Two recent biographies of prominent writer-activists Adrienne Rich and Andrea Dworkin are a study in contrast in how to tell the story of a life. However, both books do a good job in reminding readers that though their respective subjects may be simplistically perceived as mere polemicists, as well as posited at opposite ends of second-wave feminism, both women are in fact far more complex and allied than that.
Interestingly, both prominent feminists initially hewed closely to convention. Born in Baltimore in 1929, Rich quickly achieved mainstream literary success. She was just 22, a senior at Radcliffe College, when W. H. Auden chose her first book for the Yale Younger Poets prize. At 24 she married Alfred Haskell Conrad, a Harvard economist, bearing three sons by age 30.
Similarly, Dworkin, born in Camden NJ in 1946, was only 22 when she entered into a physically abusive marriage to Dutch anarchist Cornelius Dirk de Bruin. What’s more, both women were very close to their fathers, who fostered their intellectual development, and estranged from their mothers.
Of the two books, Martin Duberman’s biography is far more sympathetic to its subject. Readers can understand Dworkin’s motivations and feelings even while not necessarily agreeing with her views or methods. Simply put, Dworkin became such a strong foe of “woman-hating” – the title of her first and arguably most well-known book, with which she sprang onto the political scene in 1974 – because misogyny devastated her life. She was repeatedly traumatized at the hands of men, barely recovered from one incident before the next. Besides the abusive husband, she was subjected to a brutally invasive vaginal exam at 18 in New York’s Women’s House of Detention after being arrested protesting the Vietnam War, and sexually assaulted on multiple occasions throughout her life, from childhood molestations to being slipped a date-rape drug at 53. She never really healed from the trauma; her life partner John Stoltenberg said that if he woke her unexpectedly, her immediate instinct was to perceive even him as a threat.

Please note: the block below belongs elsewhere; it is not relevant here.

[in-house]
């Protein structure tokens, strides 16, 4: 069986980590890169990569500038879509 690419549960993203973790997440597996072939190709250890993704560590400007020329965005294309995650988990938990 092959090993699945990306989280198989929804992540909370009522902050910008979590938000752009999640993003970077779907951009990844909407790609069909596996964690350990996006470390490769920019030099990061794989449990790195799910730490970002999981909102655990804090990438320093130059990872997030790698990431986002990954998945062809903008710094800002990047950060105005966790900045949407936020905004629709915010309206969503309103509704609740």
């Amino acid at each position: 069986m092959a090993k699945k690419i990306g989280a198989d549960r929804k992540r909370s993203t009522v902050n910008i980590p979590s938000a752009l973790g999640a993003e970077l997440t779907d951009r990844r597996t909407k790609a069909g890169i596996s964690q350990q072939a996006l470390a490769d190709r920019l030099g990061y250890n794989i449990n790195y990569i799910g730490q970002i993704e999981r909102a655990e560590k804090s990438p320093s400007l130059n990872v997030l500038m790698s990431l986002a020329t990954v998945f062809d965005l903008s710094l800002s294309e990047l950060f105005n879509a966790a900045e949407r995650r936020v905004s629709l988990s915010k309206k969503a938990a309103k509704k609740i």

Yet despite having plenty of good reason to be a “man-hater”, as she was stereotyped by everyone from her fellow feminists to Playboy magazine, Duberman emphasizes that Dworkin saw not just the worst but the best of men, and that her opposition to sexism contained an understanding of how it kept both men and women from achieving their full human potential. Indeed, besides being close to her father, Dworkin was partnered with Stoltenberg (a fellow queer) for three decades until her death.
Despite having plenty of good reason to be a “man-hater,” Dworkin saw not just the worst but the best of men.
Despite their fame as lesbian separatists, both women actually had great affection and attraction for the men in their lives, and their lesbianism was in part a political choice. Rich left her husband shortly before his 1970 suicide, having affairs with a juicy roster of characters including June Jordan, Susan Sontag, and her therapist, Lilly Engler, for whom she wrote the famous sequence Twenty-One Love Poems, one of the book’s most unexpected revelations. Rich did rebuff the advances of poet-activist Audre Lorde; sadly Hilary Holladay only glances upon their close friendship, along with Rich’s involvement in the women’s community. A similar veil is drawn over Rich’s 36-year relationship with fellow writer Michelle Cliff, which lasted until her death. (Cliff died just four years after Rich, despite being 18 years her junior, of liver failure related to her longtime drinking.)